Seronegative coeliac disease
NICE guidelines recommend that people with a negative serological test should be referred to a gastrointestinal specialist for further assessment if coeliac disease is still clinically suspected.
Villous atrophy is seen in untreated coeliac disease but is not specific to coeliac disease and is seen in other conditions including Giardiasis, inflammatory conditions or due to certain medications.
What is seronegative coeliac disease?
The exact definition of seronegative coeliac disease can vary, but a recent consensus group (Leonard et al. 2020) defined it as patients with the following features:
- with or without symptoms of coeliac disease
- presence of villous atrophy
- genetics compatible with coeliac disease
- negative IgA tTG, IgA EMA and IgA DGP
- other causes of villous atrophy have been excluded
- clinical and histological response to the gluten free diet
IgA deficiency and seronegative coeliac disease
IgA deficiency is more common in people with coeliac disease than in the general population. Therefore, NICE guidelines recommend that total IgA and IgA tTG should be used as the first choice test. If IgA deficient, IgG EMA, IgG DGP or IgG tTG can be used.
Patients with IgA deficiency but with positive IgG based serology tests and villous atrophy are not considered to have seronegative coeliac disease.
How common is seronegative coeliac disease?
Experience from a tertiary referral centre in Italy identified 810 patients with coeliac disease over a 16 year period and 14 of these patients (1.7%) met the criteria for seronegative coeliac disease (Volta U et al. 2016).
In this same case series, coeliac disease was the most frequent cause of seronegative villous atrophy. Of n=31 patients with seronegative villous atrophy, seronegative coeliac disease was the cause in 14 cases (45%), the remaining cases were finally diagnosed as Giardiasis (n=6, 20%), common variable immune deficiency (n=5, 16%) autoimmune enteropathy (n=3, 10%), small intestine bacterial overgrowth (n=1, 3%), olmesartan enteropathy (n=1, 3%) and eosinophilic enteritis (n=1, 3%).
In a UK centre, a prospective evaluation of 200 adult patients with a negative antibody test for coeliac disease, but who had villous atrophy, over a 15 year period found that 31% (n=62) had seronegative coeliac disease (Aziz I et al. 2016).
Importance of including gluten in the diet during testing
It is essential that patients are eating gluten during testing for coeliac disease in order to obtain a reliable result. NICE recommends that gluten should be included in more than one meal a day, every day for six weeks before testing is carried out.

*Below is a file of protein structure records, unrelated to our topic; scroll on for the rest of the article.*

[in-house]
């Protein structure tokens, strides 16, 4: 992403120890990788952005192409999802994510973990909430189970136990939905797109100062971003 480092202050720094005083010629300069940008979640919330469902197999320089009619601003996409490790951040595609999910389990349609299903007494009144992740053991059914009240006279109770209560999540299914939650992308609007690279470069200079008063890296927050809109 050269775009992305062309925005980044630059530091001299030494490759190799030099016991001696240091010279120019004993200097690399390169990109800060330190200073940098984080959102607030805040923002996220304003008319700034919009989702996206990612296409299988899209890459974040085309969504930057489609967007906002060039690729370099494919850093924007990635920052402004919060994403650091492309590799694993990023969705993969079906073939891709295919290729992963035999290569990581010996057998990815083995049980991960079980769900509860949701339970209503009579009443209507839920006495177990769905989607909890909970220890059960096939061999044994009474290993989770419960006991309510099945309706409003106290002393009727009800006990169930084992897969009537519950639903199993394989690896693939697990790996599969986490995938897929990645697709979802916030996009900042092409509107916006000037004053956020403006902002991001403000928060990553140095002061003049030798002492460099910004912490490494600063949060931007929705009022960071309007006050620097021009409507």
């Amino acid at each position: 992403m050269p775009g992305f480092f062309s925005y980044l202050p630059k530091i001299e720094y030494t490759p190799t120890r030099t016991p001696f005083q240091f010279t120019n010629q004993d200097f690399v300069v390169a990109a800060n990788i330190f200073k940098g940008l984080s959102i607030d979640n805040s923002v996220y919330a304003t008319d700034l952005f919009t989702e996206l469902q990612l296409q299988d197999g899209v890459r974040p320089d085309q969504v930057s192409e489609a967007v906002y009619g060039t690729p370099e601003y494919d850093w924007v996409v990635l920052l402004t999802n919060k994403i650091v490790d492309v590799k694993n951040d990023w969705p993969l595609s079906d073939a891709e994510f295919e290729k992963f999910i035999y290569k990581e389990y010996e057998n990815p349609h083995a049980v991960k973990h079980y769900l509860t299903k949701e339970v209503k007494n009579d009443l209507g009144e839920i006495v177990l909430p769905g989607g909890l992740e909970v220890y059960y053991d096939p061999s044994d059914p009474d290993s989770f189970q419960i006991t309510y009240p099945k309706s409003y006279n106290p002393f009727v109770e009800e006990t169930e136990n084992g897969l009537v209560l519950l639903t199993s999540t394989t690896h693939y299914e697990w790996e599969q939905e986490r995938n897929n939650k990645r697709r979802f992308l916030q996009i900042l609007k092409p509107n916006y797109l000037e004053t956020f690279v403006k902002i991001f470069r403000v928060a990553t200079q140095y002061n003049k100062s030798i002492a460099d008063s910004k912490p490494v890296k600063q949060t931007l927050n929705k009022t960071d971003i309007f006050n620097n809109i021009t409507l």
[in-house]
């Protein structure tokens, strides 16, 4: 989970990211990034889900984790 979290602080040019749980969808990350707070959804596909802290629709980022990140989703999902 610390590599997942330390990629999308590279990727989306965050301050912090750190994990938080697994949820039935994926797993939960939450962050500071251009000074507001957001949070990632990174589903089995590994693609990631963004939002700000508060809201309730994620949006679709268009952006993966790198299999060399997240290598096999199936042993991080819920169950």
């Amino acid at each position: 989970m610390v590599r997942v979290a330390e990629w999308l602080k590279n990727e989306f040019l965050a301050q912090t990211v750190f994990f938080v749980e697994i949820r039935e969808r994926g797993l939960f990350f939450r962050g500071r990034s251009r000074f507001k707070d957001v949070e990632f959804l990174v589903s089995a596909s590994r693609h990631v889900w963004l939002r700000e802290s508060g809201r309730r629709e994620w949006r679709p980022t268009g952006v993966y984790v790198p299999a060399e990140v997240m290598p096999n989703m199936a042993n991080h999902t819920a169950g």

Follow up for patients with seronegative coeliac disease
As with all patients with coeliac disease, patients with seronegative coeliac disease should be referred to a dietitian for gluten free diet education.
Secondary care follow up is also essential to assess the clinical and histological response to the gluten free diet in these patients. A follow up biopsy should be carried out approx. 12 months after diagnosis, or sooner in those with severe illness, to assess the response to the gluten free diet.
The Rare Disease Collaborative Network for non responsive and refractory coeliac disease, is based at two clinics with specialist teams led by Prof David Sanders in Sheffield and Dr Jeremy Woodward in Cambridge, both are available to provide support with the diagnosis and care of difficult cases.
Leonard, M.M., Lebwohl, B., Rubio-Tapia, A., Biagi, F., 2020. AGA Clinical Practice Update on the Evaluation and Management of Seronegative Enteropathies. Gastroenterology. https://doi.org/10.1053/j.gastro.2020.08.061
Volta, U., Caio, G., Boschetti, E., Giancola, F., Rhoden, K.J., Ruggeri, E., Paterini, P., De Giorgio, R., 2016. Seronegative celiac disease: Shedding light on an obscure clinical entity. Digestive and Liver Disease 48, 1018–1022. https://doi.org/10.1016/j.dld.2016.05.024
Aziz, I., Peerally, M.F., Barnes, J.-H., Kandasamy, V., Whiteley, J.C., Partridge, D., Vergani, P., Cross, S.S., Green, P.H., Sanders, D.S., 2016. The clinical and phenotypical assessment of seronegative villous atrophy; a prospective UK centre experience evaluating 200 adult cases over a 15-year period (2000–2015). Gut 66, 1563–1572. https://doi.org/10.1136/gutjnl-2016-312271